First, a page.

14 Q. Did any of these people contact you whilst you were at the KP Dom?

15 A. No.

16 Q. For most of the time that you were in this cell for this

17 three-month period, were you by yourself or were you sharing it with other

18 prisoners?

19 A. Well, during the first month, I was practically alone in the

20 isolation cell; and during this second month these colleagues from the

21 neighbouring isolation cell, when actually some of their colleagues would

22 get drunk, then they would bring Karisik Adil and Ljubo to sleep with me

23 in this isolation cell.

24 Q. Do you know what Ljubo's full name is?

25 A. Can you repeat this question?

Page 2468












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Page 2469

1 Q. You mentioned that an Adil and a Ljubo would come into your cell

2 occasionally. Do you know what Ljubo's full name is?

3 A. Durmisevic.

4 Q. And I think you also mentioned that they came into your cell when

5 some of their colleagues would get drunk. When you mean "their

6 colleagues," who do you mean? Colleagues of the people that were working

7 at the KP Dom or someone else?

8 A. Well, I imagine when their soldiers get drunk and don't want to go

9 out to the front line to fight, then they lock them up in isolation cells.

10 Q. And do you mean Serb or Muslim soldiers, or do you not know?

11 A. Serb soldiers.

12 Q. How often did this Adil and Ljubo come into your cell?

13 A. Well, they would come like every 15 days.

14 Q. And how often would they stay? How often would they stay in your

15 cell?

16 A. Well, it all depended on the kind of punishment that was meted

17 out. They would spend five or six days with me and then they would be

18 taken back to their isolation cells.

19 Q. And when you say "punishment that would be meted out," do you mean

20 punishment meted out to Adil and Ljubo or punishment meted out to these

21 Serb soldiers that wouldn't go to the front line?

22 A. Serb soldiers were punished, those who did not want to go to the

23 front line, and that's why they locked them up and that's why they locked

24 more of us up into the same isolation cell. They would punish them for

25 about five or six days, and then, when this punishment was over, then

Page 2470

1 again they would send us to various isolation cells where we had been

2 before.

3 Q. How old was Adil, approximately?

4 A. About 75 years old.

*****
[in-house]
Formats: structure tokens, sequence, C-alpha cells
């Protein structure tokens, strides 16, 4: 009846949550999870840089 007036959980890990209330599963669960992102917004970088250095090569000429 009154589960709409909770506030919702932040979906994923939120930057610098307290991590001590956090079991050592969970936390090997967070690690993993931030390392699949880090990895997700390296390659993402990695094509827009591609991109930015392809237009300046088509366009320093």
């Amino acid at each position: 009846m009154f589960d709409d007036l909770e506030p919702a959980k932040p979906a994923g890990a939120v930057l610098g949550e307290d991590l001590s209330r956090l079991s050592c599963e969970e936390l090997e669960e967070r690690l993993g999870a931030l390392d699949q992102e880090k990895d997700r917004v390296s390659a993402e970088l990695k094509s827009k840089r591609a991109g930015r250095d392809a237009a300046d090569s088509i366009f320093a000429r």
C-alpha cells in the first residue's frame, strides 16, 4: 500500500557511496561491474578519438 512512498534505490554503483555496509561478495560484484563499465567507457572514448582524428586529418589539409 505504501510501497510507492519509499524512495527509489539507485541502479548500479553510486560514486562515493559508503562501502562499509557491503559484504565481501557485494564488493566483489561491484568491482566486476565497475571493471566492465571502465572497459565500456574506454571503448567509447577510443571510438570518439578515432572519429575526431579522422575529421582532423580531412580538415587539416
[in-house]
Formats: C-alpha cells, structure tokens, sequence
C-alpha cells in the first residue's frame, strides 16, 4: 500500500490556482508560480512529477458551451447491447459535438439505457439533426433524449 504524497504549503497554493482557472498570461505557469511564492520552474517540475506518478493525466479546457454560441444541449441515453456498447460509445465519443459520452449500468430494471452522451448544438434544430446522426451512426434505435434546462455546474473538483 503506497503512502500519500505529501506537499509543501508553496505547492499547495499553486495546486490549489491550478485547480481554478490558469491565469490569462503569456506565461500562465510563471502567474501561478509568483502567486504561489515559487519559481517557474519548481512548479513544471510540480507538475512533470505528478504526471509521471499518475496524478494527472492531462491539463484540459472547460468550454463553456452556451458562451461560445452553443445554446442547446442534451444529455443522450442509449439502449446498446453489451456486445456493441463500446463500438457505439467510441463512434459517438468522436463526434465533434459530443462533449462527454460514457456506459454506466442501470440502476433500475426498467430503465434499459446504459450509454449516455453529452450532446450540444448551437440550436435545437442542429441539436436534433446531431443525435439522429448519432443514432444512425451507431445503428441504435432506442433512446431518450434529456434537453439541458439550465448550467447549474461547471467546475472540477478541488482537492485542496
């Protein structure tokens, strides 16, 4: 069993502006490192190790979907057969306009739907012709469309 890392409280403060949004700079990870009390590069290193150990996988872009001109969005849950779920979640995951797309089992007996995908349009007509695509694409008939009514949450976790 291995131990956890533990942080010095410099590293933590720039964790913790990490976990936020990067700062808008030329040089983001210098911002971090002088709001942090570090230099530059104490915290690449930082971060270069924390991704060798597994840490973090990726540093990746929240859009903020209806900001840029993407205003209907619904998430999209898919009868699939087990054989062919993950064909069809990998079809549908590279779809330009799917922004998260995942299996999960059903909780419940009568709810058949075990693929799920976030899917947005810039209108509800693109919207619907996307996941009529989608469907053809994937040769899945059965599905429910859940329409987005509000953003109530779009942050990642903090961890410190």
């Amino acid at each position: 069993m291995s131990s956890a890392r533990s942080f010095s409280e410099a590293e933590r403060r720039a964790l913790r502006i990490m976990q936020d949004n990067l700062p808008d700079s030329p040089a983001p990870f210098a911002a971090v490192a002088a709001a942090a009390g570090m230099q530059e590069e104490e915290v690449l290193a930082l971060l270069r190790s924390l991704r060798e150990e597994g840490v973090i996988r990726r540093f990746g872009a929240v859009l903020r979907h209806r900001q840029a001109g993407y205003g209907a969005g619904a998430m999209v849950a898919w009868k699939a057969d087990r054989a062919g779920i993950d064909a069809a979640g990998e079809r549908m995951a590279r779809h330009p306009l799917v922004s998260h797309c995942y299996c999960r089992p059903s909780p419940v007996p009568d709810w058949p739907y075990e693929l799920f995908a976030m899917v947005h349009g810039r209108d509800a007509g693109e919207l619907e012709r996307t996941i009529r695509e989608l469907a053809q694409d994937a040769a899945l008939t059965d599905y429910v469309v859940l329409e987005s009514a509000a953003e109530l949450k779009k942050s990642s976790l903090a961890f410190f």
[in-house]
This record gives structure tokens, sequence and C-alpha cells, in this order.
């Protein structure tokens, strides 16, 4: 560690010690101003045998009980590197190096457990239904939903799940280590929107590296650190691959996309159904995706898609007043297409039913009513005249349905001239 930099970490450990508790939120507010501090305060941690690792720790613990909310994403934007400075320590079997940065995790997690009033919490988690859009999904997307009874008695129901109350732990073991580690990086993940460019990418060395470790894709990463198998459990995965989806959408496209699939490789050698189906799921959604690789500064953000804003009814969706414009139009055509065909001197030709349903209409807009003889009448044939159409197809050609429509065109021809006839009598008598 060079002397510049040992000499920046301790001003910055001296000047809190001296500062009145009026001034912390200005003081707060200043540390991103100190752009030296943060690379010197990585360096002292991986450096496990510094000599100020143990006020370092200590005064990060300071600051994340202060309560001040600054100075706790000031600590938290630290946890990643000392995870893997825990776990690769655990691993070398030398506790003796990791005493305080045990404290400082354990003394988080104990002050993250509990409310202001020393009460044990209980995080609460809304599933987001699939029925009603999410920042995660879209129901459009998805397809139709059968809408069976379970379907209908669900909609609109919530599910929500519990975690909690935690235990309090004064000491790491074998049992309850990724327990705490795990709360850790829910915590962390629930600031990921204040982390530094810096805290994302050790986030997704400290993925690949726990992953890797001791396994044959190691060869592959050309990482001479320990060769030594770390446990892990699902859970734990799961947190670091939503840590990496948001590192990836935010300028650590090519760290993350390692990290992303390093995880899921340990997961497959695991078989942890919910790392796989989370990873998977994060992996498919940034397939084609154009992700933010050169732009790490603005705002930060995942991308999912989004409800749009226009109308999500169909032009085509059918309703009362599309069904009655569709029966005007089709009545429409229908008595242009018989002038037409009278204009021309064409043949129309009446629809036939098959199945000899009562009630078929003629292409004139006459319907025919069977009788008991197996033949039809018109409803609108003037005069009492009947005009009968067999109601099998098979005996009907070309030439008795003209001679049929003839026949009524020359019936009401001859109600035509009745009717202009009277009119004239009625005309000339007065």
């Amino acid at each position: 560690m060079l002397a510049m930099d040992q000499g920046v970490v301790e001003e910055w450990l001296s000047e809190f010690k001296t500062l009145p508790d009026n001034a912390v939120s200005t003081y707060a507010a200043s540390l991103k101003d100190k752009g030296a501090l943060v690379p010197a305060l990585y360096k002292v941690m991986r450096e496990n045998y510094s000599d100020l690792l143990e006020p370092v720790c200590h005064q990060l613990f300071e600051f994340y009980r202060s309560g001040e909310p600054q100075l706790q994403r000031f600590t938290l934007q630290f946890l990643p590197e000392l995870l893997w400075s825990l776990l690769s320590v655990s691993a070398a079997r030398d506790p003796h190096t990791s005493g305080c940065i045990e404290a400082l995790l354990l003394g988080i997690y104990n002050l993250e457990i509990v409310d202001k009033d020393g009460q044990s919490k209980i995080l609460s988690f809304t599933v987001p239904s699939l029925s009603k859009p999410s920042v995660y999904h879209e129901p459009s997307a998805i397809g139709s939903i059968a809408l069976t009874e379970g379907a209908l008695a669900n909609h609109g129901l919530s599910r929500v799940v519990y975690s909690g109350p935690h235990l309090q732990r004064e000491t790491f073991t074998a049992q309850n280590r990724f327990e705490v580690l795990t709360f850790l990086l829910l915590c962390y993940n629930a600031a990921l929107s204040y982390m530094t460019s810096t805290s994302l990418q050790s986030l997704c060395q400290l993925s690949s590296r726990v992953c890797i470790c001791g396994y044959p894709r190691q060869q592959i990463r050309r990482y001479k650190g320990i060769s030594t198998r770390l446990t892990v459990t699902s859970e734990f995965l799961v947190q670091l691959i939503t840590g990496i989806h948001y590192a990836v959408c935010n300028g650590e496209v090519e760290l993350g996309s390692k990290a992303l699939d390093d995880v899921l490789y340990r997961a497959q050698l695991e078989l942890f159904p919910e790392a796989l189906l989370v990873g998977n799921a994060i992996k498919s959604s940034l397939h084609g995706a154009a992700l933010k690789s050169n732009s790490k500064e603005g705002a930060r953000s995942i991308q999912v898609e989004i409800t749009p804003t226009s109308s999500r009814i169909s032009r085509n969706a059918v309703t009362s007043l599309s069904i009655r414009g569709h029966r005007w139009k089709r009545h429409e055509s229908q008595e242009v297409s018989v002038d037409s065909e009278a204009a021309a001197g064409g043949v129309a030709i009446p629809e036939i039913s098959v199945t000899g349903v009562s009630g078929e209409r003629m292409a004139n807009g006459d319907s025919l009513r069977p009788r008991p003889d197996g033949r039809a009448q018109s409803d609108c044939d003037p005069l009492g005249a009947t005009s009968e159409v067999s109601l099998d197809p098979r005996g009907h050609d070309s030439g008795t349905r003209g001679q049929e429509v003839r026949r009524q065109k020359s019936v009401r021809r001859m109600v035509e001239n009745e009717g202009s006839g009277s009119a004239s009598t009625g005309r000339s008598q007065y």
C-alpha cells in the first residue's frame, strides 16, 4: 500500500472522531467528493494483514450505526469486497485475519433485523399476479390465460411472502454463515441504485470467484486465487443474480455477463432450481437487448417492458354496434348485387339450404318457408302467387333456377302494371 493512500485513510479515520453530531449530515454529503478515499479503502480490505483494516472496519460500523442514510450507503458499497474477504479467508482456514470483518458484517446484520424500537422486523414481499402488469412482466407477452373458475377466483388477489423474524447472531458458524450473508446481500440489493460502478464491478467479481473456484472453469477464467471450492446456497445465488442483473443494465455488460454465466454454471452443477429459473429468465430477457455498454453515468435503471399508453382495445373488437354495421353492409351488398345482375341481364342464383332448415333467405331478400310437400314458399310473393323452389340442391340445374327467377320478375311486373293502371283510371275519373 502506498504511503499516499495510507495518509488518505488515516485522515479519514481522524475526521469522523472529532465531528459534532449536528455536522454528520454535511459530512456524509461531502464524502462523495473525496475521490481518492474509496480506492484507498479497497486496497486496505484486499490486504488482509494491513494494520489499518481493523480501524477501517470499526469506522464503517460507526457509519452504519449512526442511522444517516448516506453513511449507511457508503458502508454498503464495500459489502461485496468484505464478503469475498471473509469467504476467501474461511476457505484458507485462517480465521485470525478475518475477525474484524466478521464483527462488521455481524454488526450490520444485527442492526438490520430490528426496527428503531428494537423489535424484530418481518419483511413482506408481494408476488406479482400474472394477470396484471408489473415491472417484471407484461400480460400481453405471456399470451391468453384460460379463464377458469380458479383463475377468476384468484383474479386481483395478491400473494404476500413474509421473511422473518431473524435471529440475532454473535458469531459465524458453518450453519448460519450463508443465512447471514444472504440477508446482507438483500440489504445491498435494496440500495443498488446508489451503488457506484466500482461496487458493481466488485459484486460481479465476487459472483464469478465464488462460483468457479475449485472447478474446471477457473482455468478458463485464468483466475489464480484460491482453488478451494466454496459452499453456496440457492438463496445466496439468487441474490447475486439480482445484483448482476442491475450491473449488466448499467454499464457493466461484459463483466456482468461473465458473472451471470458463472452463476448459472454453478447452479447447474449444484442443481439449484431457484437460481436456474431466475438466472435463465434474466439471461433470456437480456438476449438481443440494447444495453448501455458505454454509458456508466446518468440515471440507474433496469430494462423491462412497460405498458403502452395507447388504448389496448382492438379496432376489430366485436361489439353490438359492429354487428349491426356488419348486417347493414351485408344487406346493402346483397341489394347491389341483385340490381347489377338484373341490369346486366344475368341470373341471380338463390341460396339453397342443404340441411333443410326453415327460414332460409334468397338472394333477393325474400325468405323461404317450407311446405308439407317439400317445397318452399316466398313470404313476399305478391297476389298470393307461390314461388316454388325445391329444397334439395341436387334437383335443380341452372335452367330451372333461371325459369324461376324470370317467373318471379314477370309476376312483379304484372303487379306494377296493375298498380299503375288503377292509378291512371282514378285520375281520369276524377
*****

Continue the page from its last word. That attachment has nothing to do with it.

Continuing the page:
5 Q. And where did he come from?

6 A. Strgacine, near Rudo.

7 Q. Do you know why he was arrested?

8 A. No.

9 Q. And how old was this person called Ljubo?

10 A. Well, he was also 75, if not even more. He wasn't any younger

11 than that, not younger.

12 Q. And where was he from?

13 A. Rogatica.

14 Q. And were these two men, were they in any form of military unit?

15 A. No.

16 Q. You said that they slept in your cell occasionally for five to six

17 days at a time. Was there enough room for you all to sleep on the floor?

18 A. No.

19 Q. Were you able to sleep, then?

20 A. Well, we slept next to one another. We couldn't sleep on the

21 back, so we would have to sleep on the side, all of us.

22 Q. Did you notice anything about Ljubo when you first saw him, about

23 his health?

24 A. Yes.

25 Q. What did you notice?

Page 2471

1 A. Well, I noticed that his ear had been cut open to a blood vessel,

2 and he asked for first aid, but nobody came to help him and to clean that

3 wound.

4 Q. How long was the cut?

5 A. Well, I can't say exactly, but all the way to the blood vessel.

6 You know where the blood vessel is in the ear.

7 Q. Was it a deep cut or was it just a minor cut?

8 A. It was deep. Part of the ear was up and the other part was down.

9 Q. Can you describe how long this cut was in centimetres or inches?

10 A. Well, let me tell you. I didn't measure it. But try to

11 understand this. Try to understand what I said. One part went up and the

12 other part went down. They wanted them to sew his ear together, you see.

13 When I saw this, he asked me, "What should I do? This ear keeps hanging.

14 The other side is up."

15 Q. Was he ever given a bandage for this wound?

16 A. No.

17 Q. At one stage was Edib (sic) and Ljubo taken out of solitary

18 confinement?

19 A. Yes.

20 Q. And can you describe what happened when they were taken out?

21 A. Well, I can describe it. It was lunchtime, sometime around 3.00.

22 A soldier came and read this name out. Ejub was with me then. He said:

23 Durmisevic Edib (sic) and -- Durmisevic and Fatima, some Fatima. She was

24 not there with us. I don't know. And then he went up to Adil and then he